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Nerve whiz

Nerve Whiz
An indispensable tool for diagnosing focal lesions of the peripheral nervous system

Designed by a neuromuscular neurologist at the University of Michigan, Nerve Whiz is a free application for medical professionals interested in learning the complex anatomy of nerve roots, plexuses, and peripheral nerves. Nerve Whiz goes beyond simple innervation charts to help you interpret your clinical examination. Select which muscles are weak, or point to where the patient has sensory loss, and the application will provide you with a differential diagnosis of localizations, complete with relevant pictures and diagrams.


Nerve and Muscle Charts

This comprehensive inventory of the most clinically relevant muscles in the upper and lower extremities can be sorted by root, trunk, cord, peripheral nerve, action, or muscle name.

Muscle Localizer

Where is your patient weak? You do the physical exam, and Nerve Whiz localizes the lesion for you. Enter which muscles are weak or strong, and the application provides a list of possible localizations (root, plexus, or nerve) that match your exam, along with distinguishing features about each.

Nerve Diagrams

Choose any localization (root, trunk, cord, or nerve), and see a diagram of that nerve in the context of the brachial or lumbosacral plexus. Toggle to "Muscle View" and the diagram shows you the muscles supplied by your chosen nerve, and from where their innervations arise.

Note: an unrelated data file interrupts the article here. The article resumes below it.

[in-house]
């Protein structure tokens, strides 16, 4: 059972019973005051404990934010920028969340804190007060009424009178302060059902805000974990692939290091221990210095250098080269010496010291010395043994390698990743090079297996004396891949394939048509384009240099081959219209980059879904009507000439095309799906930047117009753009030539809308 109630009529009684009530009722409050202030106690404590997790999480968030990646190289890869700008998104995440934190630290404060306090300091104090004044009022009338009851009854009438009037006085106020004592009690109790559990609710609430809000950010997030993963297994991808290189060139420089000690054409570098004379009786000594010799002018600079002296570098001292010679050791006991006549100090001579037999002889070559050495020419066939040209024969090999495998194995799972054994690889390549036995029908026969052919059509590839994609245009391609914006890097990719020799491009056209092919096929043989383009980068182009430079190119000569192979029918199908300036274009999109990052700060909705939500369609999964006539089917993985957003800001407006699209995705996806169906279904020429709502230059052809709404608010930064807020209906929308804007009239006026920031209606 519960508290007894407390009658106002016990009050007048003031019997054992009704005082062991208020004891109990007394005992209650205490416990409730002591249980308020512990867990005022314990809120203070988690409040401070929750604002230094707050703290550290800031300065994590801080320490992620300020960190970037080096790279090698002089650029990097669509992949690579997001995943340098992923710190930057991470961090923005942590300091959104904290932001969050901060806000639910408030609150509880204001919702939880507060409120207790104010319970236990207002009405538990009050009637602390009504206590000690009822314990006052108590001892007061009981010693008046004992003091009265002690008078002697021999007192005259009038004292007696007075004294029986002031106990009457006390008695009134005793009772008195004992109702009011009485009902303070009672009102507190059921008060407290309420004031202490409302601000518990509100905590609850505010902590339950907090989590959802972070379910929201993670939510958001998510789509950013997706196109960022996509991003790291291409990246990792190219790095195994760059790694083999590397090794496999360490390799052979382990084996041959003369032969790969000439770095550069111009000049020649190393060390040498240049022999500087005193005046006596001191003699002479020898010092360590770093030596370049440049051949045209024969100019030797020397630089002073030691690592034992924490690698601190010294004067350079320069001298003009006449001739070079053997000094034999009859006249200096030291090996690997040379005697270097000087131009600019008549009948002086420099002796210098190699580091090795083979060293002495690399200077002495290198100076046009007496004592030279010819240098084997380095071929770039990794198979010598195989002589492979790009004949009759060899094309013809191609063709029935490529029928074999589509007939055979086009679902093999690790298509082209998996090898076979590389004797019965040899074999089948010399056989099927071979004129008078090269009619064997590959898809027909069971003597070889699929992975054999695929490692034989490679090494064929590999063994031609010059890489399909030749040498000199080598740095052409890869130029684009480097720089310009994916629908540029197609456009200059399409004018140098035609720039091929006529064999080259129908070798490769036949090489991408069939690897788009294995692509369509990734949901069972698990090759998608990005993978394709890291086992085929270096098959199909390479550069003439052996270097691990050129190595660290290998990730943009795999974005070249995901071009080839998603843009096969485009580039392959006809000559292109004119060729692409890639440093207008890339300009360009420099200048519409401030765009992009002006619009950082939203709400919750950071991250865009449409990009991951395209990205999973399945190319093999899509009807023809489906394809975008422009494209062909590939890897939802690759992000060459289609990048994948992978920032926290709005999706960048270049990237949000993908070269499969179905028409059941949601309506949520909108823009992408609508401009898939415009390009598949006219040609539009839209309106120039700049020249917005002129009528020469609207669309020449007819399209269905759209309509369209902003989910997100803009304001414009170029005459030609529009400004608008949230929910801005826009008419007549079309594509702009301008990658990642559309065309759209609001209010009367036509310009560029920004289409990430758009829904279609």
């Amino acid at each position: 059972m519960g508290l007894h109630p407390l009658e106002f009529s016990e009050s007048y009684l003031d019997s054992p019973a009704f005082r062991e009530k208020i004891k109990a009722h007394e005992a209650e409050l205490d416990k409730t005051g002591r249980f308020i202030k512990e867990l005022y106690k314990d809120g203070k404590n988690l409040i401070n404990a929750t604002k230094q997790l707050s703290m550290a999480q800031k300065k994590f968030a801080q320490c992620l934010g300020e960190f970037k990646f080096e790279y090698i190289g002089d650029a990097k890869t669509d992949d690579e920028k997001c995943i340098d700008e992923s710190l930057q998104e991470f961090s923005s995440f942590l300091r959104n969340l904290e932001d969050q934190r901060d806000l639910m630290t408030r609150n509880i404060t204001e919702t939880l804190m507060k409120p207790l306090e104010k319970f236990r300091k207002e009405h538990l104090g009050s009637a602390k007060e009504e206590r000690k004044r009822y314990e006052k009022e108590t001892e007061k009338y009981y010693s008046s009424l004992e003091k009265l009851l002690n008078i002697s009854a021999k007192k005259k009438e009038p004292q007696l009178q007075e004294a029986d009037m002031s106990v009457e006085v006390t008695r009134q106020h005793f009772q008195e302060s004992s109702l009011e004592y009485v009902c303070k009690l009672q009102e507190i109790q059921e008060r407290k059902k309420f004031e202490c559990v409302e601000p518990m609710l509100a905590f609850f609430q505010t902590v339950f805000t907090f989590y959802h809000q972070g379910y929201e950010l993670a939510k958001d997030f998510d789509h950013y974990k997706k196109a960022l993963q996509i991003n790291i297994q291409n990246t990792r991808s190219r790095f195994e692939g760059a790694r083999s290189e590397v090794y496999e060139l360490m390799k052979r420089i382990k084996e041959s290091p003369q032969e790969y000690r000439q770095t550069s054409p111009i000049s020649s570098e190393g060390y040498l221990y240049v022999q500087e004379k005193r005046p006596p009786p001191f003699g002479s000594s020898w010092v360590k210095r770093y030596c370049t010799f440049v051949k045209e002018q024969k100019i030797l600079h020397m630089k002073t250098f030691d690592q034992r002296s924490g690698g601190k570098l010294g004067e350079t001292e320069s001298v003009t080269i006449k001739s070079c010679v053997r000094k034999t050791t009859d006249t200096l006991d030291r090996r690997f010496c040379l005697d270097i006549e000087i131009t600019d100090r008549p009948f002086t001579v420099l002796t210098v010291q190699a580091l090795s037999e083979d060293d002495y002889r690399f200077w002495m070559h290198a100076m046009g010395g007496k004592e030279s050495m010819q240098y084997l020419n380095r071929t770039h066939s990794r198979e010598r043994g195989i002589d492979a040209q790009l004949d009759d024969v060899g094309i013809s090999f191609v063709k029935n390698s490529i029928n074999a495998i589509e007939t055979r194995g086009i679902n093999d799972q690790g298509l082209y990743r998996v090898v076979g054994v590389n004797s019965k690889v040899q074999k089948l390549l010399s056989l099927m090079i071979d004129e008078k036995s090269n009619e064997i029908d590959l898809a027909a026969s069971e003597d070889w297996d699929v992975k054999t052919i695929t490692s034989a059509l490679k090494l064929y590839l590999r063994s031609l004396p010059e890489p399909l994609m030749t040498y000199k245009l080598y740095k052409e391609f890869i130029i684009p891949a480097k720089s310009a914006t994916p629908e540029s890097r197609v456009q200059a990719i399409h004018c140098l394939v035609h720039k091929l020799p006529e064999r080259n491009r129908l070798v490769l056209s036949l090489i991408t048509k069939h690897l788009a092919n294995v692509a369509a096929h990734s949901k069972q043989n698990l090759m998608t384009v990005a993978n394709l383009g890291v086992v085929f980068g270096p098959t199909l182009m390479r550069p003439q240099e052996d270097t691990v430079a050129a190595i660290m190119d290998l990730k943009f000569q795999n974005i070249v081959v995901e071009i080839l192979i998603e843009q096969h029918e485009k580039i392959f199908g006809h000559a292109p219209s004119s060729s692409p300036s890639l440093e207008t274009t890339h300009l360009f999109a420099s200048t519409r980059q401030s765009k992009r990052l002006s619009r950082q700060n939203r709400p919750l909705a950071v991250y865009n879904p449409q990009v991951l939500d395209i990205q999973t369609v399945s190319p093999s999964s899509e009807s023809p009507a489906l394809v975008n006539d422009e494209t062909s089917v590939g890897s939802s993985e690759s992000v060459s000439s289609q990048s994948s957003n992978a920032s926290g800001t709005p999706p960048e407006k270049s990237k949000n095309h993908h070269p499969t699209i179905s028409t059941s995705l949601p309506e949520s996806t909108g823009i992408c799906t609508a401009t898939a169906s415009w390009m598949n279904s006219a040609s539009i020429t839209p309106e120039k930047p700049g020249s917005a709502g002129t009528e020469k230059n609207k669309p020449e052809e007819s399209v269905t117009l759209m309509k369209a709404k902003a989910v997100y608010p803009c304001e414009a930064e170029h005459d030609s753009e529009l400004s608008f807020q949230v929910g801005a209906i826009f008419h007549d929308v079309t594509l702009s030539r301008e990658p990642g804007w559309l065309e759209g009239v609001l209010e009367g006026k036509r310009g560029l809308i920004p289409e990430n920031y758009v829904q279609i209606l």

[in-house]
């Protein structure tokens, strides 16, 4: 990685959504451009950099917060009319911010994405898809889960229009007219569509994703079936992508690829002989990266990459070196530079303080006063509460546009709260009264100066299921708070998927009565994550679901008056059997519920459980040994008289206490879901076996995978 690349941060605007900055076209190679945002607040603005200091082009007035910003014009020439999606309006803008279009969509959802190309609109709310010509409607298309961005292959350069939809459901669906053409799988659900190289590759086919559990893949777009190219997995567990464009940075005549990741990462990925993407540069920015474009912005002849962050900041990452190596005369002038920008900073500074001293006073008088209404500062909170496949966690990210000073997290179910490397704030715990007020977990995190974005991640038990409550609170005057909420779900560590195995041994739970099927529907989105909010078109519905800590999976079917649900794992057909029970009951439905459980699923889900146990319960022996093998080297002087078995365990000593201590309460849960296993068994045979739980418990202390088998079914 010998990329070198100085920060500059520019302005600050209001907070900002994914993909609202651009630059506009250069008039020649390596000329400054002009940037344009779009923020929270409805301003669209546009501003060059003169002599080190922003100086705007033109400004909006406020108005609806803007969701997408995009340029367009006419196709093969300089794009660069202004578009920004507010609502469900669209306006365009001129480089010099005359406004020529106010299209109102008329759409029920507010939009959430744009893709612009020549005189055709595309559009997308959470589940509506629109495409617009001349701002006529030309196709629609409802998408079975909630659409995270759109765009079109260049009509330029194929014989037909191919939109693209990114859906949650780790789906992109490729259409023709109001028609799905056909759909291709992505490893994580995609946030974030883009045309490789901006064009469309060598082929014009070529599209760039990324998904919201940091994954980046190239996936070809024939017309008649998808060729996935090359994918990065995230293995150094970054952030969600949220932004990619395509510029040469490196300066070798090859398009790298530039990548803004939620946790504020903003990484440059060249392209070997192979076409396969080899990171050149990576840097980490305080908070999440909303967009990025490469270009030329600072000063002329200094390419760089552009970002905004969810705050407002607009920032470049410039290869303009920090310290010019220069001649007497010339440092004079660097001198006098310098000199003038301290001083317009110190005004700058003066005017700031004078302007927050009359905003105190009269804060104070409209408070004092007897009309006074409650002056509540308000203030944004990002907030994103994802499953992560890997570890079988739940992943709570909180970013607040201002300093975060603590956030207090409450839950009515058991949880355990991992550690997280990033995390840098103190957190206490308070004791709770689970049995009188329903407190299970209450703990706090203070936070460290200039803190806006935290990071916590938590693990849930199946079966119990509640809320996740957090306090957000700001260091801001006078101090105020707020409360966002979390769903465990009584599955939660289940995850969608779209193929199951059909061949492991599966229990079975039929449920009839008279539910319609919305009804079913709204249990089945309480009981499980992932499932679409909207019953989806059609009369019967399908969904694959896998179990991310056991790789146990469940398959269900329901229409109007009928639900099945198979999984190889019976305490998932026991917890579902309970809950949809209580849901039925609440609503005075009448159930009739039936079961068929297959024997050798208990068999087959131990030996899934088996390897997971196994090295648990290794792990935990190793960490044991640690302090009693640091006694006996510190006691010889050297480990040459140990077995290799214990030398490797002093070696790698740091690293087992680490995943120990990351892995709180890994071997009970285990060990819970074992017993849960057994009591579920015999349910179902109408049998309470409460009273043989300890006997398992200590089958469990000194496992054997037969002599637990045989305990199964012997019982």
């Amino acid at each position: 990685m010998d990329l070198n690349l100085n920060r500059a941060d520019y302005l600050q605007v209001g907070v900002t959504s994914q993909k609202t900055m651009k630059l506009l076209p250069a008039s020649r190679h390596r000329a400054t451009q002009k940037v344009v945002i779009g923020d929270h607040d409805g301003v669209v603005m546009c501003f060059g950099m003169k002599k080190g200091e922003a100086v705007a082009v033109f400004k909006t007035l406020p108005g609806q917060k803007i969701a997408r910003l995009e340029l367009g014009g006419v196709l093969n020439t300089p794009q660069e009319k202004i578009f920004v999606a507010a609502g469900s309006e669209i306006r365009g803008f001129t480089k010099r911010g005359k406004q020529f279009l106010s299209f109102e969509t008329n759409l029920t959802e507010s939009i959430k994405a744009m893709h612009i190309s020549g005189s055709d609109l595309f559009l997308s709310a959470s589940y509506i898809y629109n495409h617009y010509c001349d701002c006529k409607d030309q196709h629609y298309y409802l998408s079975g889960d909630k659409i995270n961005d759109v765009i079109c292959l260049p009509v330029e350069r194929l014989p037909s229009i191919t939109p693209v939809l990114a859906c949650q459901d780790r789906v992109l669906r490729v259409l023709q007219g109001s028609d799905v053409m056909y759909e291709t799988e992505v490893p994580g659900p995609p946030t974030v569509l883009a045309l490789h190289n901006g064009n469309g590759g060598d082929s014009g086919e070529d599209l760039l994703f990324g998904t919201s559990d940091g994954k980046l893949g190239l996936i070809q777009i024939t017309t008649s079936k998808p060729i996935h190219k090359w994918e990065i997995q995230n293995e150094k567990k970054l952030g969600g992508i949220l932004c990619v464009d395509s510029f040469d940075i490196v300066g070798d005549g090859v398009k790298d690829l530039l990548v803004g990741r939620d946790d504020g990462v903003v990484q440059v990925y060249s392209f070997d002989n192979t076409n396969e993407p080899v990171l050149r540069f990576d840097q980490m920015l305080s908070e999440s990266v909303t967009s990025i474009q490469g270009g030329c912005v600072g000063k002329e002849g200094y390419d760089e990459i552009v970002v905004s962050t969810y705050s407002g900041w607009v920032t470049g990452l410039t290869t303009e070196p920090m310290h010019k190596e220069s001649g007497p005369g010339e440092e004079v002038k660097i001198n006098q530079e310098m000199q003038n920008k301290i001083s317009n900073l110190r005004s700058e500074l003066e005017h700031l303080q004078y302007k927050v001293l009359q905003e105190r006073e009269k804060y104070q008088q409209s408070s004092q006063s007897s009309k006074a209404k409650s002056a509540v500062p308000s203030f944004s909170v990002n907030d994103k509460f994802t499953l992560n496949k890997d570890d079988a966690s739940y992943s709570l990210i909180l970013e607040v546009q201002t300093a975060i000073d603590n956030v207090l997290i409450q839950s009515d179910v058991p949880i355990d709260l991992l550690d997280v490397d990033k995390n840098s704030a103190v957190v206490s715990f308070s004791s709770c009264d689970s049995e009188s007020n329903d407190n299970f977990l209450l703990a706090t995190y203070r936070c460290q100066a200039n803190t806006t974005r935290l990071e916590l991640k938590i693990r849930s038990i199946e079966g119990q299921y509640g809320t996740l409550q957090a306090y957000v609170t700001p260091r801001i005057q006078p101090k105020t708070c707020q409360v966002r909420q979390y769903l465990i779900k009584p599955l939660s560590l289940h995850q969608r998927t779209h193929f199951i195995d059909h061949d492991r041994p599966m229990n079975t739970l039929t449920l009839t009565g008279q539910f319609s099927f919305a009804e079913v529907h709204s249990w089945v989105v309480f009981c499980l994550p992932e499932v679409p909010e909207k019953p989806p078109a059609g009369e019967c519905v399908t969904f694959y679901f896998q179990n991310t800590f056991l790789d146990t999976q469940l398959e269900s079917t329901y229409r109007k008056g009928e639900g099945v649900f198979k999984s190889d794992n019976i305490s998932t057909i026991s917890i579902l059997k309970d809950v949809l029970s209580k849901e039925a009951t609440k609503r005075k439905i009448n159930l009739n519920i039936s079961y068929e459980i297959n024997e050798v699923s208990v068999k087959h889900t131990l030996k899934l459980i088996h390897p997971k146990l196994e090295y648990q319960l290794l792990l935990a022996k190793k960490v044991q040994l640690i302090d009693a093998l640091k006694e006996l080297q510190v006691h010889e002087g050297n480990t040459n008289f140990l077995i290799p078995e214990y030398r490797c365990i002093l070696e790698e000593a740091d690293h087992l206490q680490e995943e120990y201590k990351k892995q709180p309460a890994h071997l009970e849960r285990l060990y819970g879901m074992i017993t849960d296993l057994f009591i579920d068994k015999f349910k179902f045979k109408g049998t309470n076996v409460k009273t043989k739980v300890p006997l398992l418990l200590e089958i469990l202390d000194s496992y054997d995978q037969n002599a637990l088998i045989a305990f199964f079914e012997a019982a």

Sensory Localizer

Where is your patient numb? Touch the picture of the arm or leg and Nerve Whiz suggests localizations with beautiful graphic representations of the sensory distributions of nerve roots, parts of the plexus, and nerves.
Nerve and Muscle Charts   Muscle Localizer   Muscle Localizer   Muscle Localizer


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Designed by Zach London, M.D.
Department of Neurology, University of Michigan

This application was funded through the generosity of the Jerry Isler Neuromuscular Fund.


Nerve Whiz is intended to be an educational tool only. Nerve distributions vary between patients, and central or multifocal processes can mimic focal peripheral lesions. As such, this application should not be relied upon to make clinical decisions.

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